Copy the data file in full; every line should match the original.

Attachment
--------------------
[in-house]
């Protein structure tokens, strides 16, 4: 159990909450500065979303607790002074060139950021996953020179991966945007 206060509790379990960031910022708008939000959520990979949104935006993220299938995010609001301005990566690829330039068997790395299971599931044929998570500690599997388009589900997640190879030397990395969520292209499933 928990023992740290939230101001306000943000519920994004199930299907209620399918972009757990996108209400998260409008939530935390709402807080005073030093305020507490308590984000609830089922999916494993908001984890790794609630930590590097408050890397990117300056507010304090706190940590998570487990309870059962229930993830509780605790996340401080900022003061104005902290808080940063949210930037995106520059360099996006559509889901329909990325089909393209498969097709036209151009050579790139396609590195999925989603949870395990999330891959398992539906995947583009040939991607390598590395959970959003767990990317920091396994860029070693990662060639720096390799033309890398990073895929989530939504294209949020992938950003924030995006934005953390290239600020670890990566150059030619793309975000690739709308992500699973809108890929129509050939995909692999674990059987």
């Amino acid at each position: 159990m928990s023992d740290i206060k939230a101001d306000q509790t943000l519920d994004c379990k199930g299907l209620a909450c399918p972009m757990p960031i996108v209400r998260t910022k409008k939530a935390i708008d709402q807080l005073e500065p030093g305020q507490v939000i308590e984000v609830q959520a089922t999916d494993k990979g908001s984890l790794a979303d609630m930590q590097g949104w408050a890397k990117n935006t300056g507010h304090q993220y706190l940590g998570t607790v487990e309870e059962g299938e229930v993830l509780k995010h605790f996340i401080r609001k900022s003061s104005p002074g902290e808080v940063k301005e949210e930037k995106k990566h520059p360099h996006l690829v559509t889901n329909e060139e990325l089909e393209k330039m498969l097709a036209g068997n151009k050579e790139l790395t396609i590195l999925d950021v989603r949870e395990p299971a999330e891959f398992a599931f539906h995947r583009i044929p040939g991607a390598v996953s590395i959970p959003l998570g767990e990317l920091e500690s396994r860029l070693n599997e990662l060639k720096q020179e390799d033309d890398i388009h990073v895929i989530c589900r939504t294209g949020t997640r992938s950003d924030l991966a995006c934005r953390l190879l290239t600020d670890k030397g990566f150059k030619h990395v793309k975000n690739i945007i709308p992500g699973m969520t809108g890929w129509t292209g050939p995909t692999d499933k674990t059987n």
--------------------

[in-house]
């Protein structure tokens, strides 16, 4: 159990909450500065979303607790002074060139950021996953020179991966945007 206060509790379990960031910022708008939000959520990979949104935006993220299938995010609001301005990566690829330039068997790395299971599931044929998570500690599997388009589900997640190879030397990395969520292209499933 928990023992740290939230101001306000943000519920994004199930299907209620399918972009757990996108209400998260409008939530935390709402807080005073030093305020507490308590984000609830089922999916494993908001984890790794609630930590590097408050890397990117300056507010304090706190940590998570487990309870059962229930993830509780605790996340401080900022003061104005902290808080940063949210930037995106520059360099996006559509889901329909990325089909393209498969097709036209151009050579790139396609590195999925989603949870395990999330891959398992539906995947583009040939991607390598590395959970959003767990990317920091396994860029070693990662060639720096390799033309890398990073895929989530939504294209949020992938950003924030995006934005953390290239600020670890990566150059030619793309975000690739709308992500699973809108890929129509050939995909692999674990059987």
């Amino acid at each position: 159990m928990s023992d740290i206060k939230a101001d306000q509790t943000l519920d994004c379990k199930g299907l209620a909450c399918p972009m757990p960031i996108v209400r998260t910022k409008k939530a935390i708008d709402q807080l005073e500065p030093g305020q507490v939000i308590e984000v609830q959520a089922t999916d494993k990979g908001s984890l790794a979303d609630m930590q590097g949104w408050a890397k990117n935006t300056g507010h304090q993220y706190l940590g998570t607790v487990e309870e059962g299938e229930v993830l509780k995010h605790f996340i401080r609001k900022s003061s104005p002074g902290e808080v940063k301005e949210e930037k995106k990566h520059p360099h996006l690829v559509t889901n329909e060139e990325l089909e393209k330039m498969l097709a036209g068997n151009k050579e790139l790395t396609i590195l999925d950021v989603r949870e395990p299971a999330e891959f398992a599931f539906h995947r583009i044929p040939g991607a390598v996953s590395i959970p959003l998570g767990e990317l920091e500690s396994r860029l070693n599997e990662l060639k720096q020179e390799d033309d890398i388009h990073v895929i989530c589900r939504t294209g949020t997640r992938s950003d924030l991966a995006c934005r953390l190879l290239t600020d670890k030397g990566f150059k030619h990395v793309k975000n690739i945007i709308p992500g699973m969520t809108g890929w129509t292209g050939p995909t692999d499933k674990t059987n």